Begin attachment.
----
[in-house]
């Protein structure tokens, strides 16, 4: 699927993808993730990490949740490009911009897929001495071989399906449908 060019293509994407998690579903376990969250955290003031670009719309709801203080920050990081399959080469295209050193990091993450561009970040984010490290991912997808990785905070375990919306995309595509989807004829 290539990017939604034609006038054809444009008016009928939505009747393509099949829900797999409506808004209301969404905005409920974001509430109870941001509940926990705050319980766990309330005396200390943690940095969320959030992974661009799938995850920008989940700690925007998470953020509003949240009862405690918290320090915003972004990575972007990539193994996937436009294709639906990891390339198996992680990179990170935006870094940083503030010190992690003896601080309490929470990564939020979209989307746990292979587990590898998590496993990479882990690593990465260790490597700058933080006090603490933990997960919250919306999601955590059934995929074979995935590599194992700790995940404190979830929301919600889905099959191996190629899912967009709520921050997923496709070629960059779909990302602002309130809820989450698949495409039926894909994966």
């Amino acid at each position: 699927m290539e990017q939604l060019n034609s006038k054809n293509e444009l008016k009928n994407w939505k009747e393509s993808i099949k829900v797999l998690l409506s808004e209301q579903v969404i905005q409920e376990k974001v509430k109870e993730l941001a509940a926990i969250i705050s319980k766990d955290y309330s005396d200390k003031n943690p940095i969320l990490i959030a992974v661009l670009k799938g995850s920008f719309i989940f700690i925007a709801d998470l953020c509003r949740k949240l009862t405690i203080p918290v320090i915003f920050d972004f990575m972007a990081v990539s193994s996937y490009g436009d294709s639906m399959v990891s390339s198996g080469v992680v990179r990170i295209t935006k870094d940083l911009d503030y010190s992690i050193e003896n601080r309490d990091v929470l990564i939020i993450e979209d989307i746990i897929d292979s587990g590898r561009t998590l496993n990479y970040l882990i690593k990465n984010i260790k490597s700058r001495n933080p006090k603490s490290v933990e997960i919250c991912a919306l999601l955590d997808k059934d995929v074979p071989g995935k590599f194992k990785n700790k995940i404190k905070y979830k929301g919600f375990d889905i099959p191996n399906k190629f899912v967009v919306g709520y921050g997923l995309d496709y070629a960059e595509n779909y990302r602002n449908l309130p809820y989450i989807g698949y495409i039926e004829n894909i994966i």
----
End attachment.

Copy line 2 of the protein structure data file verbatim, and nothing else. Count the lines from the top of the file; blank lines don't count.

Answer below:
């Protein structure tokens, strides 16, 4: 699927993808993730990490949740490009911009897929001495071989399906449908 060019293509994407998690579903376990969250955290003031670009719309709801203080920050990081399959080469295209050193990091993450561009970040984010490290991912997808990785905070375990919306995309595509989807004829 290539990017939604034609006038054809444009008016009928939505009747393509099949829900797999409506808004209301969404905005409920974001509430109870941001509940926990705050319980766990309330005396200390943690940095969320959030992974661009799938995850920008989940700690925007998470953020509003949240009862405690918290320090915003972004990575972007990539193994996937436009294709639906990891390339198996992680990179990170935006870094940083503030010190992690003896601080309490929470990564939020979209989307746990292979587990590898998590496993990479882990690593990465260790490597700058933080006090603490933990997960919250919306999601955590059934995929074979995935590599194992700790995940404190979830929301919600889905099959191996190629899912967009709520921050997923496709070629960059779909990302602002309130809820989450698949495409039926894909994966």